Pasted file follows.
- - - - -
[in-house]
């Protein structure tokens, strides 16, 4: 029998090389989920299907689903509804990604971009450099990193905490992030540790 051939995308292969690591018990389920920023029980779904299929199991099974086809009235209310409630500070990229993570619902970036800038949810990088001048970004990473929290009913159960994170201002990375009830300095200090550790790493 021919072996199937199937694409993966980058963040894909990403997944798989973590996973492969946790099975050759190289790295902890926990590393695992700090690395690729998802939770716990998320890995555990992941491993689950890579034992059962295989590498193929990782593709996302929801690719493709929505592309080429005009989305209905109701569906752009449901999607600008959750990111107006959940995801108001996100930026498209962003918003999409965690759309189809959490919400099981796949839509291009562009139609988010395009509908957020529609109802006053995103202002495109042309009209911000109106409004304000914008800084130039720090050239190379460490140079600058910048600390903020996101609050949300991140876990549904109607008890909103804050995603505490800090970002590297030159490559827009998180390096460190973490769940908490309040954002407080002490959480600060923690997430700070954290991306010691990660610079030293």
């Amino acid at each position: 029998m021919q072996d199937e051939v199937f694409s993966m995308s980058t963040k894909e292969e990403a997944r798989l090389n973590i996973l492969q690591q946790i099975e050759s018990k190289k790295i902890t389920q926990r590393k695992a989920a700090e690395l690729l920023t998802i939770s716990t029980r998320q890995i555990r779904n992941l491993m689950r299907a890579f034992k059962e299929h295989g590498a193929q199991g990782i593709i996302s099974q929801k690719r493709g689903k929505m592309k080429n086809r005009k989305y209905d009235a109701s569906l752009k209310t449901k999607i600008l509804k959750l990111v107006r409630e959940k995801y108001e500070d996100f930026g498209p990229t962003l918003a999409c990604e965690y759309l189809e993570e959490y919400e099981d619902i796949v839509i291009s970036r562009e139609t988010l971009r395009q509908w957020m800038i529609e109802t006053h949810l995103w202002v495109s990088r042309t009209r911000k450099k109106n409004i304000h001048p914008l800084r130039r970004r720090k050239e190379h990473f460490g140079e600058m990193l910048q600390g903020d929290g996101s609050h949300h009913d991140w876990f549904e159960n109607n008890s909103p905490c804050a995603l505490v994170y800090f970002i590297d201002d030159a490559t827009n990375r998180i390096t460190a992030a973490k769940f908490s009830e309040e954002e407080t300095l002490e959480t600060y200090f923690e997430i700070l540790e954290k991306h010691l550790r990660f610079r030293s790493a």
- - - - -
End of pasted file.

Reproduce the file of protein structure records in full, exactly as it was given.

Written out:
[in-house]
């Protein structure tokens, strides 16, 4: 029998090389989920299907689903509804990604971009450099990193905490992030540790 051939995308292969690591018990389920920023029980779904299929199991099974086809009235209310409630500070990229993570619902970036800038949810990088001048970004990473929290009913159960994170201002990375009830300095200090550790790493 021919072996199937199937694409993966980058963040894909990403997944798989973590996973492969946790099975050759190289790295902890926990590393695992700090690395690729998802939770716990998320890995555990992941491993689950890579034992059962295989590498193929990782593709996302929801690719493709929505592309080429005009989305209905109701569906752009449901999607600008959750990111107006959940995801108001996100930026498209962003918003999409965690759309189809959490919400099981796949839509291009562009139609988010395009509908957020529609109802006053995103202002495109042309009209911000109106409004304000914008800084130039720090050239190379460490140079600058910048600390903020996101609050949300991140876990549904109607008890909103804050995603505490800090970002590297030159490559827009998180390096460190973490769940908490309040954002407080002490959480600060923690997430700070954290991306010691990660610079030293």
């Amino acid at each position: 029998m021919q072996d199937e051939v199937f694409s993966m995308s980058t963040k894909e292969e990403a997944r798989l090389n973590i996973l492969q690591q946790i099975e050759s018990k190289k790295i902890t389920q926990r590393k695992a989920a700090e690395l690729l920023t998802i939770s716990t029980r998320q890995i555990r779904n992941l491993m689950r299907a890579f034992k059962e299929h295989g590498a193929q199991g990782i593709i996302s099974q929801k690719r493709g689903k929505m592309k080429n086809r005009k989305y209905d009235a109701s569906l752009k209310t449901k999607i600008l509804k959750l990111v107006r409630e959940k995801y108001e500070d996100f930026g498209p990229t962003l918003a999409c990604e965690y759309l189809e993570e959490y919400e099981d619902i796949v839509i291009s970036r562009e139609t988010l971009r395009q509908w957020m800038i529609e109802t006053h949810l995103w202002v495109s990088r042309t009209r911000k450099k109106n409004i304000h001048p914008l800084r130039r970004r720090k050239e190379h990473f460490g140079e600058m990193l910048q600390g903020d929290g996101s609050h949300h009913d991140w876990f549904e159960n109607n008890s909103p905490c804050a995603l505490v994170y800090f970002i590297d201002d030159a490559t827009n990375r998180i390096t460190a992030a973490k769940f908490s009830e309040e954002e407080t300095l002490e959480t600060y200090f923690e997430i700070l540790e954290k991306h010691l550790r990660f610079r030293s790493a």